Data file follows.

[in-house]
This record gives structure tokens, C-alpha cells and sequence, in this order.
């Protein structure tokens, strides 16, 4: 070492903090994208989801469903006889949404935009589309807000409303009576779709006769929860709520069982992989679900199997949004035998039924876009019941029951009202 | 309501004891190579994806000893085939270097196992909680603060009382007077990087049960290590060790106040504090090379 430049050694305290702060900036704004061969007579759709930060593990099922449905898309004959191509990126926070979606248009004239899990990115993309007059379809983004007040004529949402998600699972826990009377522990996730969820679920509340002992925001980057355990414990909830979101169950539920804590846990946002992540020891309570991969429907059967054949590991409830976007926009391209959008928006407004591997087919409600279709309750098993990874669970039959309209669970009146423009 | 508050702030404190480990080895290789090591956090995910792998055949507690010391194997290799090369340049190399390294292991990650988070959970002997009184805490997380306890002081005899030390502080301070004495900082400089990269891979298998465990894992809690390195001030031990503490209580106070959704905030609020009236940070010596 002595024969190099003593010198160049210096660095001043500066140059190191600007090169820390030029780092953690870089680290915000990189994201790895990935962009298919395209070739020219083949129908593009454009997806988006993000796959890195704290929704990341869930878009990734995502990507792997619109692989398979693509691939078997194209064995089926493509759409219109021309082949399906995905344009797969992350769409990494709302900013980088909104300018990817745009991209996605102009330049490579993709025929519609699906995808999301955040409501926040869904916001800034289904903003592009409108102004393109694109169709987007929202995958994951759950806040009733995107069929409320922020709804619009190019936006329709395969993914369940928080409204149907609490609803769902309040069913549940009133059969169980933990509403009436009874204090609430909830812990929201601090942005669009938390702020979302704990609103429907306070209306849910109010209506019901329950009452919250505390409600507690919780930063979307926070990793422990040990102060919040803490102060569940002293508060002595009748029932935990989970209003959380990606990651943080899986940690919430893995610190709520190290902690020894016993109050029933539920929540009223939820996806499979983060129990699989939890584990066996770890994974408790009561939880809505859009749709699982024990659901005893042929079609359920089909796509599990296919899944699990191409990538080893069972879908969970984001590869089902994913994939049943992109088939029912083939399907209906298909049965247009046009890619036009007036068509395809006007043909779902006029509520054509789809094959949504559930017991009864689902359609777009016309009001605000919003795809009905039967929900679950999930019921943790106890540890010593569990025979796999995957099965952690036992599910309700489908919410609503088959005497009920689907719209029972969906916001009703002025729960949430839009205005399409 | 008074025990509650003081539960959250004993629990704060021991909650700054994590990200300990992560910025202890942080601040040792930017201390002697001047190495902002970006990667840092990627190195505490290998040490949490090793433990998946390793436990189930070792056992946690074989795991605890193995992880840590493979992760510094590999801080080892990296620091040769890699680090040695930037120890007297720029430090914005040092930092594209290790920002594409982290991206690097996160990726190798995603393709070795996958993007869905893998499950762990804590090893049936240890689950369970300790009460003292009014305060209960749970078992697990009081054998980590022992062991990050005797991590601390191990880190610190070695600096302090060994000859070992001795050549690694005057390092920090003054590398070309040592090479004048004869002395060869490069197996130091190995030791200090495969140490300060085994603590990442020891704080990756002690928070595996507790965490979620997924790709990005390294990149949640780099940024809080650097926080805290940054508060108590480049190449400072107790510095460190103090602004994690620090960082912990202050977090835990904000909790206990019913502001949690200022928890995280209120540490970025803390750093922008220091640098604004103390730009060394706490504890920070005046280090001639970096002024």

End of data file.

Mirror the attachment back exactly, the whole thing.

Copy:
[in-house]
This record gives structure tokens, C-alpha cells and sequence, in this order.
């Protein structure tokens, strides 16, 4: 070492903090994208989801469903006889949404935009589309807000409303009576779709006769929860709520069982992989679900199997949004035998039924876009019941029951009202 | 309501004891190579994806000893085939270097196992909680603060009382007077990087049960290590060790106040504090090379 430049050694305290702060900036704004061969007579759709930060593990099922449905898309004959191509990126926070979606248009004239899990990115993309007059379809983004007040004529949402998600699972826990009377522990996730969820679920509340002992925001980057355990414990909830979101169950539920804590846990946002992540020891309570991969429907059967054949590991409830976007926009391209959008928006407004591997087919409600279709309750098993990874669970039959309209669970009146423009 | 508050702030404190480990080895290789090591956090995910792998055949507690010391194997290799090369340049190399390294292991990650988070959970002997009184805490997380306890002081005899030390502080301070004495900082400089990269891979298998465990894992809690390195001030031990503490209580106070959704905030609020009236940070010596 002595024969190099003593010198160049210096660095001043500066140059190191600007090169820390030029780092953690870089680290915000990189994201790895990935962009298919395209070739020219083949129908593009454009997806988006993000796959890195704290929704990341869930878009990734995502990507792997619109692989398979693509691939078997194209064995089926493509759409219109021309082949399906995905344009797969992350769409990494709302900013980088909104300018990817745009991209996605102009330049490579993709025929519609699906995808999301955040409501926040869904916001800034289904903003592009409108102004393109694109169709987007929202995958994951759950806040009733995107069929409320922020709804619009190019936006329709395969993914369940928080409204149907609490609803769902309040069913549940009133059969169980933990509403009436009874204090609430909830812990929201601090942005669009938390702020979302704990609103429907306070209306849910109010209506019901329950009452919250505390409600507690919780930063979307926070990793422990040990102060919040803490102060569940002293508060002595009748029932935990989970209003959380990606990651943080899986940690919430893995610190709520190290902690020894016993109050029933539920929540009223939820996806499979983060129990699989939890584990066996770890994974408790009561939880809505859009749709699982024990659901005893042929079609359920089909796509599990296919899944699990191409990538080893069972879908969970984001590869089902994913994939049943992109088939029912083939399907209906298909049965247009046009890619036009007036068509395809006007043909779902006029509520054509789809094959949504559930017991009864689902359609777009016309009001605000919003795809009905039967929900679950999930019921943790106890540890010593569990025979796999995957099965952690036992599910309700489908919410609503088959005497009920689907719209029972969906916001009703002025729960949430839009205005399409 | 008074025990509650003081539960959250004993629990704060021991909650700054994590990200300990992560910025202890942080601040040792930017201390002697001047190495902002970006990667840092990627190195505490290998040490949490090793433990998946390793436990189930070792056992946690074989795991605890193995992880840590493979992760510094590999801080080892990296620091040769890699680090040695930037120890007297720029430090914005040092930092594209290790920002594409982290991206690097996160990726190798995603393709070795996958993007869905893998499950762990804590090893049936240890689950369970300790009460003292009014305060209960749970078992697990009081054998980590022992062991990050005797991590601390191990880190610190070695600096302090060994000859070992001795050549690694005057390092920090003054590398070309040592090479004048004869002395060869490069197996130091190995030791200090495969140490300060085994603590990442020891704080990756002690928070595996507790965490979620997924790709990005390294990149949640780099940024809080650097926080805290940054508060108590480049190449400072107790510095460190103090602004994690620090960082912990202050977090835990904000909790206990019913502001949690200022928890995280209120540490970025803390750093922008220091640098604004103390730009060394706490504890920070005046280090001639970096002024």